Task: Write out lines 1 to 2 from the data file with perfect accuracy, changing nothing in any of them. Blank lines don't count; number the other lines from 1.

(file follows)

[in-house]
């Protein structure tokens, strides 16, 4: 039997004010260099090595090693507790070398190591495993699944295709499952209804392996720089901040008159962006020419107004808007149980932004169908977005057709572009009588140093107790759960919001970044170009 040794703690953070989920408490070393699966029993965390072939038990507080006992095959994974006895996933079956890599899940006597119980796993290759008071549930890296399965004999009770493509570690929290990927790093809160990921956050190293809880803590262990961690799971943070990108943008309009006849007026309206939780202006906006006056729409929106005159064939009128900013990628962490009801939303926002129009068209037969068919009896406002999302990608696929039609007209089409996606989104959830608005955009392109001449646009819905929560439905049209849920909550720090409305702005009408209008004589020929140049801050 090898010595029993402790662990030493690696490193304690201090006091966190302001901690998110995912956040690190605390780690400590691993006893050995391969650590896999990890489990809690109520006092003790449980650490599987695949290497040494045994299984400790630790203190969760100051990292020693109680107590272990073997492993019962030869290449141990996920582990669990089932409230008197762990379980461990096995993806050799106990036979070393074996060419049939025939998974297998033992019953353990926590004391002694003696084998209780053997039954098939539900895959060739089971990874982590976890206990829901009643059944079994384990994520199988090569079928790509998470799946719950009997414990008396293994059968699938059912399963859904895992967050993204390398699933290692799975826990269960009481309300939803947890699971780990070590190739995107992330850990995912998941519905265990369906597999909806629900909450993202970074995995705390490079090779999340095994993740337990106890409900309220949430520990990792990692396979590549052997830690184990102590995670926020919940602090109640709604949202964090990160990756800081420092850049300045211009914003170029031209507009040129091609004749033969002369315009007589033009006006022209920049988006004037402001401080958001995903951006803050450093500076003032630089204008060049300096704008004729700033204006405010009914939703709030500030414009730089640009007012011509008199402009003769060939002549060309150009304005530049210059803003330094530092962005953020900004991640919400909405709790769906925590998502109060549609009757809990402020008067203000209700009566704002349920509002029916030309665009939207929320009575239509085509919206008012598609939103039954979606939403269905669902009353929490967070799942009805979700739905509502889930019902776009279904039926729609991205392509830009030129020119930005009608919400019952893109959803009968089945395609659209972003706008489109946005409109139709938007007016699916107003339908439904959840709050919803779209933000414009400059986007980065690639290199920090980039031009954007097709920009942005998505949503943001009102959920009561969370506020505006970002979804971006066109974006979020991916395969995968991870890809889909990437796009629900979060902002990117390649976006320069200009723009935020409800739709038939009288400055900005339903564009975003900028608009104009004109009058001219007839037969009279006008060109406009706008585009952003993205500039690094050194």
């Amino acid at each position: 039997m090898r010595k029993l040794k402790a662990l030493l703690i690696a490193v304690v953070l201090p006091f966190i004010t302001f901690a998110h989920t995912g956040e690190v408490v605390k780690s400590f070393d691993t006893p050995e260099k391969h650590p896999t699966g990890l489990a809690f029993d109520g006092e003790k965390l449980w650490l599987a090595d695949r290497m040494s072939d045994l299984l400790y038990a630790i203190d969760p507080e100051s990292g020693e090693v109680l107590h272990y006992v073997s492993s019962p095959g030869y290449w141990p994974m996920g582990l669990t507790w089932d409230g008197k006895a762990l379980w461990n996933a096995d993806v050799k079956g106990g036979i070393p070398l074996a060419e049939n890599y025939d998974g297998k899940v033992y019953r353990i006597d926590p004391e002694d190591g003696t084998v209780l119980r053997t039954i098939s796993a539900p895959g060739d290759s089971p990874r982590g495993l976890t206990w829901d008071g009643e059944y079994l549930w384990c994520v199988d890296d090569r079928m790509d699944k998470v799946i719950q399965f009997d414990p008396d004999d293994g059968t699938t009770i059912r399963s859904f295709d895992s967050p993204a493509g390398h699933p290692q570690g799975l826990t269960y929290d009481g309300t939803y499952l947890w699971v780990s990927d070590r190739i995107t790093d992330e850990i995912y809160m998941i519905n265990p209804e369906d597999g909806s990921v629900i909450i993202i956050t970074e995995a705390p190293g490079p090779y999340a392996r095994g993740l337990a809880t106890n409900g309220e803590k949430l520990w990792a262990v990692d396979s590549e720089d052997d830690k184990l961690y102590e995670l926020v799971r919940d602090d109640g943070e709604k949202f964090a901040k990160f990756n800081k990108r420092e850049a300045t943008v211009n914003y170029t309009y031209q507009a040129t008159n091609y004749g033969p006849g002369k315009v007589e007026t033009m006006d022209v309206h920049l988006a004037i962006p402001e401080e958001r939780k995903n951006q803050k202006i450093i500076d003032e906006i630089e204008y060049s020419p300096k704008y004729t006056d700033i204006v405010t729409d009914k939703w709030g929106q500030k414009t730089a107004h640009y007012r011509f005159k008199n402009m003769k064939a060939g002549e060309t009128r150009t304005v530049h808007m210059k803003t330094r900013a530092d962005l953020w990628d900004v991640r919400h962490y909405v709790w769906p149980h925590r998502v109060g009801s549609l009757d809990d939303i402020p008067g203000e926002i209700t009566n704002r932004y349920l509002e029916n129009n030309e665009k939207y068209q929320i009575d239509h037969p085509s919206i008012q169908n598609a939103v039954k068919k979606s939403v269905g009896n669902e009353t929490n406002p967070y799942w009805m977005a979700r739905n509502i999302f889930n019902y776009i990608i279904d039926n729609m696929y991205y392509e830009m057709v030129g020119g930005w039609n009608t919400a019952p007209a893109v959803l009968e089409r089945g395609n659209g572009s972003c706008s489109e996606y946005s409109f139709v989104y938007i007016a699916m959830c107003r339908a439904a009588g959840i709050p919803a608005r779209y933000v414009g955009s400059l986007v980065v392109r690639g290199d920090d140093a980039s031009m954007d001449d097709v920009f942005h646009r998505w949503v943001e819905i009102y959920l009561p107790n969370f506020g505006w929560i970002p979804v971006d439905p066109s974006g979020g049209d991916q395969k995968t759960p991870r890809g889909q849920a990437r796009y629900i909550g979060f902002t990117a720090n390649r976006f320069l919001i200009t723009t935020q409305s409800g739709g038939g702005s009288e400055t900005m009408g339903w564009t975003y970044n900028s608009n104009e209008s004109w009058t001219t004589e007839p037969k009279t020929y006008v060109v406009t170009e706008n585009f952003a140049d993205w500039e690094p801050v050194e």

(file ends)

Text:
[in-house]
């Protein structure tokens, strides 16, 4: 039997004010260099090595090693507790070398190591495993699944295709499952209804392996720089901040008159962006020419107004808007149980932004169908977005057709572009009588140093107790759960919001970044170009 040794703690953070989920408490070393699966029993965390072939038990507080006992095959994974006895996933079956890599899940006597119980796993290759008071549930890296399965004999009770493509570690929290990927790093809160990921956050190293809880803590262990961690799971943070990108943008309009006849007026309206939780202006906006006056729409929106005159064939009128900013990628962490009801939303926002129009068209037969068919009896406002999302990608696929039609007209089409996606989104959830608005955009392109001449646009819905929560439905049209849920909550720090409305702005009408209008004589020929140049801050 090898010595029993402790662990030493690696490193304690201090006091966190302001901690998110995912956040690190605390780690400590691993006893050995391969650590896999990890489990809690109520006092003790449980650490599987695949290497040494045994299984400790630790203190969760100051990292020693109680107590272990073997492993019962030869290449141990996920582990669990089932409230008197762990379980461990096995993806050799106990036979070393074996060419049939025939998974297998033992019953353990926590004391002694003696084998209780053997039954098939539900895959060739089971990874982590976890206990829901009643059944079994384990994520199988090569079928790509998470799946719950009997414990008396293994059968699938059912399963859904895992967050993204390398699933290692799975826990269960009481309300939803947890699971780990070590190739995107992330850990995912998941519905265990369906597999909806629900909450993202970074995995705390490079090779999340095994993740337990106890409900309220949430520990990792990692396979590549052997830690184990102590995670926020919940602090109640709604949202964090990160990756800081420092850049300045211009914003170029031209507009040129091609004749033969002369315009007589033009006006022209920049988006004037402001401080958001995903951006803050450093500076003032630089204008060049300096704008004729700033204006405010009914939703709030500030414009730089640009007012011509008199402009003769060939002549060309150009304005530049210059803003330094530092962005953020900004991640919400909405709790769906925590998502109060549609009757809990402020008067203000209700009566704002349920509002029916030309665009939207929320009575239509085509919206008012598609939103039954979606939403269905669902009353929490967070799942009805979700739905509502889930019902776009279904039926729609991205392509830009030129020119930005009608919400019952893109959803009968089945395609659209972003706008489109946005409109139709938007007016699916107003339908439904959840709050919803779209933000414009400059986007980065690639290199920090980039031009954007097709920009942005998505949503943001009102959920009561969370506020505006970002979804971006066109974006979020991916395969995968991870890809889909990437796009629900979060902002990117390649976006320069200009723009935020409800739709038939009288400055900005339903564009975003900028608009104009004109009058001219007839037969009279006008060109406009706008585009952003993205500039690094050194």